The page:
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Tropical Depression Ten

500 AM AST Mon Aug 30 2021
35 MPH
1008 MB

Tropical depression continues with little change in intensity under strong upper-level winds.


There are no coastal watches or warnings in effect.


At 500 AM AST (0900 UTC), the center of Tropical Depression Ten was located near latitude 20.8 North, longitude 50.6 West. The depression is moving toward the north near 8 mph (13 km/h). A general northward motion is forecast to continue through Monday followed by a gradual turn toward the northwest by Wednesday. Maximum sustained winds remain near 35 mph (55 km/h) with higher gusts. Little change in strength is forecast during the next couple of days. Slow strengthening is forecast to begin in the latter part of this week. The estimated minimum central pressure is 1008 mb (29.77 inches).

The deep convection with Tropical Depression Ten is in a sheared bursting pattern this morning, associated with overshooting cloud top temperatures below -80 C. A 0518 UTC AMSR-2 microwave pass did show a bit of banding associated with this activity on the 37 GHz low-level channel. However, Proxy-Vis satellite imagery indicates this convective activity remains located downshear of the low-level center thanks to very strong 30-50 kt northwesterly flow associated with a subtropical jet at 200 mb. The latest round of subjective Dvorak estimates were 25 kt from SAB and 35 kt from TAFB. Taking a blend of these estimates and the earlier ASCAT wind data supports keeping the intensity at 30 kt for this advisory.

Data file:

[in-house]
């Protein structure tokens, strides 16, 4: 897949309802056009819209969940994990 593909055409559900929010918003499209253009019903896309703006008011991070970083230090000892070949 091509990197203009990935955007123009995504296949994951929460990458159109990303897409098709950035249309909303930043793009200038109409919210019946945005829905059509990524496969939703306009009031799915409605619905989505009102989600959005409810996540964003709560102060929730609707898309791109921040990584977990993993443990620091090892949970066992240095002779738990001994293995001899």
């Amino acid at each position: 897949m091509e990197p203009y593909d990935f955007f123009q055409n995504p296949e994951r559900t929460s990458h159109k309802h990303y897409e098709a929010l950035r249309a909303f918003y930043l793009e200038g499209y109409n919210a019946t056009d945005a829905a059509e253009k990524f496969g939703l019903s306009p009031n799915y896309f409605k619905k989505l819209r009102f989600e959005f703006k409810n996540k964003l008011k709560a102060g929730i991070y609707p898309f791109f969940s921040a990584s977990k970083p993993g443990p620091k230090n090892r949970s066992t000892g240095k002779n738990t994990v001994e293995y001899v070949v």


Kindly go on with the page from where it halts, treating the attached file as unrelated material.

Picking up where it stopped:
The depression has resumed a northward motion this morning, with the latest estimate at 360 degrees at 7 kt. A deep-layer trough passing by well to the north is continuing to provide a weakness in the subtropical ridge, allowing the cyclone to escape northward. The system could even move a bit east of due north over the next 24-36 hours if down-shear convective bursts help to drag the low-level center a bit right of the steering flow. After 36 hours, the deep-layer trough moves eastward, allowing the subtropical ridge to build back in. The net result is that the depression should turn leftward and begin a more northwestward motion by the latter part of this week. The latest track guidance has once again made another westward shift this cycle after 36 hours, and the NHC track forecast has been nudged in that direction as well. However, the latest track is still not as far west as the GFS & ECMWF models, and further westward adjustments may be needed in subsequent forecasts.